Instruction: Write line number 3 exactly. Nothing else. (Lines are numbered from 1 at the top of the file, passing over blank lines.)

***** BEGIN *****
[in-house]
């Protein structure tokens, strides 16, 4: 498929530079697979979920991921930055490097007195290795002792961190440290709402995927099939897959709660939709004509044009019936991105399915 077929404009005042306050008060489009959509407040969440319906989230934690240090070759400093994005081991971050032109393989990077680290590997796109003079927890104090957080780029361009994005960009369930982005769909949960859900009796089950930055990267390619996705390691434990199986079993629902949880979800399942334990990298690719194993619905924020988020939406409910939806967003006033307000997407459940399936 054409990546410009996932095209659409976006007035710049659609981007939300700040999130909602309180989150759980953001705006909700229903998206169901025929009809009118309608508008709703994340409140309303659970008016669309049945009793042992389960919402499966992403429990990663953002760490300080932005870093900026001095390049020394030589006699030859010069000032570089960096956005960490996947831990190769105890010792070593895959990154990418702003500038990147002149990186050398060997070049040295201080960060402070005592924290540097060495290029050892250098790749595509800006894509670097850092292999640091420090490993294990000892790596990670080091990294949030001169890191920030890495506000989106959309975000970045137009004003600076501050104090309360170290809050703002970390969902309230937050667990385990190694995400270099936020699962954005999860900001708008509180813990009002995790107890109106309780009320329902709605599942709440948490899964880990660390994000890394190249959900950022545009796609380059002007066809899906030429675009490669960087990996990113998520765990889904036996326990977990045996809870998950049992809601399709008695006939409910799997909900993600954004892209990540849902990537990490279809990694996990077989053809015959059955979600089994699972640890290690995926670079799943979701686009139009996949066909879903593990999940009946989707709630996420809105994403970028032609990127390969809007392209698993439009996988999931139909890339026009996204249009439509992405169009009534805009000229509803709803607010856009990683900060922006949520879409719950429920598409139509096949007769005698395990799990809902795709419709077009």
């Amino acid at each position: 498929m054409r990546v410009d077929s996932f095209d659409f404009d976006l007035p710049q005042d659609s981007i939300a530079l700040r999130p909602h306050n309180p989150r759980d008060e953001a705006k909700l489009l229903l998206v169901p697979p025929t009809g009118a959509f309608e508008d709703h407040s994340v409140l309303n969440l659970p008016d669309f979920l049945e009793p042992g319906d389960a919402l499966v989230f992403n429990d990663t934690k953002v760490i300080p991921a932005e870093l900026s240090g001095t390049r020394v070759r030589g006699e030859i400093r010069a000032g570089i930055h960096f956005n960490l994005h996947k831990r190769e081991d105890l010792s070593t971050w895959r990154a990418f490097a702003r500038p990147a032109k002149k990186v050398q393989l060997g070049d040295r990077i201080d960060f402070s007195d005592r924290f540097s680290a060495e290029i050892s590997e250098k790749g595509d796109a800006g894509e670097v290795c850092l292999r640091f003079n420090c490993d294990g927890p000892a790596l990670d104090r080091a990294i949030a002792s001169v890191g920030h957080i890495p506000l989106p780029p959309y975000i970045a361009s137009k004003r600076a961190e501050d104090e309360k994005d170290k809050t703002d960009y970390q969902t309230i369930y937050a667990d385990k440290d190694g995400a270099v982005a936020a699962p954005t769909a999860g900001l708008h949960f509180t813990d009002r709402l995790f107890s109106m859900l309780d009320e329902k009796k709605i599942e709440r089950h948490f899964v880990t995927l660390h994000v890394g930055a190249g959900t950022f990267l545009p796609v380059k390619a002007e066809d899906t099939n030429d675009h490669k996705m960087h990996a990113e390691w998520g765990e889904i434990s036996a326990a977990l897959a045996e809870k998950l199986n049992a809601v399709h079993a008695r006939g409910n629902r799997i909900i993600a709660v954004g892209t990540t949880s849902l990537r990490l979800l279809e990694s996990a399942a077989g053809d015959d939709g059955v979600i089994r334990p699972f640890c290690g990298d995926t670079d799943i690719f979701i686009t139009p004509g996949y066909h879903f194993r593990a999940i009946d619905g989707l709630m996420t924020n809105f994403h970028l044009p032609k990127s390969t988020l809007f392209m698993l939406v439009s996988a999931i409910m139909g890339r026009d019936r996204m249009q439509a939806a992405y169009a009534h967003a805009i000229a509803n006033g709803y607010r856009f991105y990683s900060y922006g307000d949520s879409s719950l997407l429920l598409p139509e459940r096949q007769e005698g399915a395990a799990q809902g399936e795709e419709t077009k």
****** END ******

């Amino acid at each position: 498929m054409r990546v410009d077929s996932f095209d659409f404009d976006l007035p710049q005042d659609s981007i939300a530079l700040r999130p909602h306050n309180p989150r759980d008060e953001a705006k909700l489009l229903l998206v169901p697979p025929t009809g009118a959509f309608e508008d709703h407040s994340v409140l309303n969440l659970p008016d669309f979920l049945e009793p042992g319906d389960a919402l499966v989230f992403n429990d990663t934690k953002v760490i300080p991921a932005e870093l900026s240090g001095t390049r020394v070759r030589g006699e030859i400093r010069a000032g570089i930055h960096f956005n960490l994005h996947k831990r190769e081991d105890l010792s070593t971050w895959r990154a990418f490097a702003r500038p990147a032109k002149k990186v050398q393989l060997g070049d040295r990077i201080d960060f402070s007195d005592r924290f540097s680290a060495e290029i050892s590997e250098k790749g595509d796109a800006g894509e670097v290795c850092l292999r640091f003079n420090c490993d294990g927890p000892a790596l990670d104090r080091a990294i949030a002792s001169v890191g920030h957080i890495p506000l989106p780029p959309y975000i970045a361009s137009k004003r600076a961190e501050d104090e309360k994005d170290k809050t703002d960009y970390q969902t309230i369930y937050a667990d385990k440290d190694g995400a270099v982005a936020a699962p954005t769909a999860g900001l708008h949960f509180t813990d009002r709402l995790f107890s109106m859900l309780d009320e329902k009796k709605i599942e709440r089950h948490f899964v880990t995927l660390h994000v890394g930055a190249g959900t950022f990267l545009p796609v380059k390619a002007e066809d899906t099939n030429d675009h490669k996705m960087h990996a990113e390691w998520g765990e889904i434990s036996a326990a977990l897959a045996e809870k998950l199986n049992a809601v399709h079993a008695r006939g409910n629902r799997i909900i993600a709660v954004g892209t990540t949880s849902l990537r990490l979800l279809e990694s996990a399942a077989g053809d015959d939709g059955v979600i089994r334990p699972f640890c290690g990298d995926t670079d799943i690719f979701i686009t139009p004509g996949y066909h879903f194993r593990a999940i009946d619905g989707l709630m996420t924020n809105f994403h970028l044009p032609k990127s390969t988020l809007f392209m698993l939406v439009s996988a999931i409910m139909g890339r026009d019936r996204m249009q439509a939806a992405y169009a009534h967003a805009i000229a509803n006033g709803y607010r856009f991105y990683s900060y922006g307000d949520s879409s719950l997407l429920l598409p139509e459940r096949q007769e005698g399915a395990a799990q809902g399936e795709e419709t077009k």